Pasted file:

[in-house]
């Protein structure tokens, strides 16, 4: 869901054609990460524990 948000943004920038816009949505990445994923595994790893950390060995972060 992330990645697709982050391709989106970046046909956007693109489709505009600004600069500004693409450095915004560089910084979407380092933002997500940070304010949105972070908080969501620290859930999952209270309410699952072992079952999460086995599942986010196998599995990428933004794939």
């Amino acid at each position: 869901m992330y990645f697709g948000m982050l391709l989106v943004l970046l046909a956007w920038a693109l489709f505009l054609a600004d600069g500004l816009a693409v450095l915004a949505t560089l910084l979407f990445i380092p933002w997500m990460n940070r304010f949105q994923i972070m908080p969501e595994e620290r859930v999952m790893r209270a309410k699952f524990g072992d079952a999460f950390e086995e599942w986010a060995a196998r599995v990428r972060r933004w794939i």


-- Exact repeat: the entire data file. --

[in-house]
């Protein structure tokens, strides 16, 4: 869901054609990460524990 948000943004920038816009949505990445994923595994790893950390060995972060 992330990645697709982050391709989106970046046909956007693109489709505009600004600069500004693409450095915004560089910084979407380092933002997500940070304010949105972070908080969501620290859930999952209270309410699952072992079952999460086995599942986010196998599995990428933004794939």
């Amino acid at each position: 869901m992330y990645f697709g948000m982050l391709l989106v943004l970046l046909a956007w920038a693109l489709f505009l054609a600004d600069g500004l816009a693409v450095l915004a949505t560089l910084l979407f990445i380092p933002w997500m990460n940070r304010f949105q994923i972070m908080p969501e595994e620290r859930v999952m790893r209270a309410k699952f524990g072992d079952a999460f950390e086995e599942w986010a060995a196998r599995v990428r972060r933004w794939i």